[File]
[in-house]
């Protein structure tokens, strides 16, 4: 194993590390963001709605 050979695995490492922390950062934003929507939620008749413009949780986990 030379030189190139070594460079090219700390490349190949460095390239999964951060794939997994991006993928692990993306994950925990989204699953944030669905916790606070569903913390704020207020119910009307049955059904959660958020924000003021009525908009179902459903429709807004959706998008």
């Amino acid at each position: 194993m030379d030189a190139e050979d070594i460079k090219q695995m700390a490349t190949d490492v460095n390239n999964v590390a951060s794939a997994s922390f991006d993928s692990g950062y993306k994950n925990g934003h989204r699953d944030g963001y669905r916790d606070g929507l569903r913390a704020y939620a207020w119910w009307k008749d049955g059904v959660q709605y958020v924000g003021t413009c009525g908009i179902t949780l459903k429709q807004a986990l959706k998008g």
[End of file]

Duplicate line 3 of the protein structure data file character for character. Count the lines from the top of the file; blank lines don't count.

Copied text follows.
């Amino acid at each position: 194993m030379d030189a190139e050979d070594i460079k090219q695995m700390a490349t190949d490492v460095n390239n999964v590390a951060s794939a997994s922390f991006d993928s692990g950062y993306k994950n925990g934003h989204r699953d944030g963001y669905r916790d606070g929507l569903r913390a704020y939620a207020w119910w009307k008749d049955g059904v959660q709605y958020v924000g003021t413009c009525g908009i179902t949780l459903k429709q807004a986990l959706k998008g």